Charge nurse Betty Thomas offered this observation on Hammock: “Every time his pager went off, he became incontinent and cried. He thinks he’s a doctor, poor little thing.”

    Awesome

  • Avatar
    Adam Smalley

    Don’t hate.

  • Avatar
    Andrea Jungwirth Lams

    I hate to admit this, but I was that intern in 1969.

  • Avatar
    Penelope Benny-José

    I think something like anatomical pathology might be better…

  • Avatar
    Kate Brennan

    Steph Jessup

  • Avatar
    Conni Errickson Miller

    I thought this was supposed to be a satire… ;)

  • Avatar
    Jennifer Pippin

    Karen Daniels – “ordered serial chloride levels” bwahahahahahahahaha does this sound like anyone we know?

  • Avatar
    Drew Oliveira

    Internal medicine or radiology for this guy

  • Avatar
    Quinn Katherine Lancor

    God I’ve never seen a more accurate inaccuracy of an article!

  • Avatar
    Rana Whitney

    We all work with that guy. Especially on nights. They never want to make any decisions. “Let day team decide”

  • Avatar
    Jodi Faulkner

    One of my attendings

  • Avatar
    Chananya Goldman

    Finally we interns get some attention from Gomer! Hahaha

  • Avatar
    Chris Jones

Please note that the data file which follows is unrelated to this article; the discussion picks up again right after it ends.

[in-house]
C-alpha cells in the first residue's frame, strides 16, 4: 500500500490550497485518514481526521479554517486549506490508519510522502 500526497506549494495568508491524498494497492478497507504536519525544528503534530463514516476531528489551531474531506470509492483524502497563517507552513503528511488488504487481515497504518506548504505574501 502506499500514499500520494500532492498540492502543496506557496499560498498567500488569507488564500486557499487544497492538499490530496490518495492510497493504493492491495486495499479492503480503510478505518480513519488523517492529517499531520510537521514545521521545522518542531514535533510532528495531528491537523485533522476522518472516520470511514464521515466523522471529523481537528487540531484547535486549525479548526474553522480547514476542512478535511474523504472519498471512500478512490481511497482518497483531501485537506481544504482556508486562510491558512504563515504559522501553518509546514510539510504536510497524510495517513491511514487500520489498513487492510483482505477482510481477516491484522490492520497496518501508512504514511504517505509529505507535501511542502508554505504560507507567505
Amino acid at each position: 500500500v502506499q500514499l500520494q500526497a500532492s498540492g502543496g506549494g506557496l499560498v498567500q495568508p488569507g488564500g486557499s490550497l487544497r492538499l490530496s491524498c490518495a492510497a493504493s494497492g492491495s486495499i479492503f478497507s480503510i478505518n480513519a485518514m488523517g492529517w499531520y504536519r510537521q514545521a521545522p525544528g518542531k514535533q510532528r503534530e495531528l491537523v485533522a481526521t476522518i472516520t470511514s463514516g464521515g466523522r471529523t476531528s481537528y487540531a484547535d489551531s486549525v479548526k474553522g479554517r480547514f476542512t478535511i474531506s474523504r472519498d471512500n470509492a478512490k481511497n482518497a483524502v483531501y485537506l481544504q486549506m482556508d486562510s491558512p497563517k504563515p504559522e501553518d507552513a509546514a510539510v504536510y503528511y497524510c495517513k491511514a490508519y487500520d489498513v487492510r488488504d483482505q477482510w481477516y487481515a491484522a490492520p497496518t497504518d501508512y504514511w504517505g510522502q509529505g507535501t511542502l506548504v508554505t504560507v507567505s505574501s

There’s days that every doctor is that guy. Everyone needs help some days.

  • Avatar
    Emma Grullon

    Quinn Katherine Lancor!

  • Avatar
    Vadim Korkhov

    Sadly, a deficit not limited to interns

  • Avatar
    Jose Maria Julian Roggen

    So much work so little time, so much work so little time, so much work so little time….

  • Avatar
    Valeree Gold Stout

    Uh, uh, let me call my higher up….I hate when they say that! Just order what I am asking for.

  • Avatar
    Kelli Gregg Maddox

    Poor little thing thinks he’s a doctor!

  • Avatar
    Ming Jang

    Hahahahaha

  • Avatar
    Mandy Bollen Barclay

    Just don’t make that face Alan. Lol we are all that guy some days.

  • Avatar
    Alan Altham

    I’m worried some days I am that guy:p

  • Avatar
    Bill Clark

    I hope he never meets Dr. clinical correlation advised from Radiology.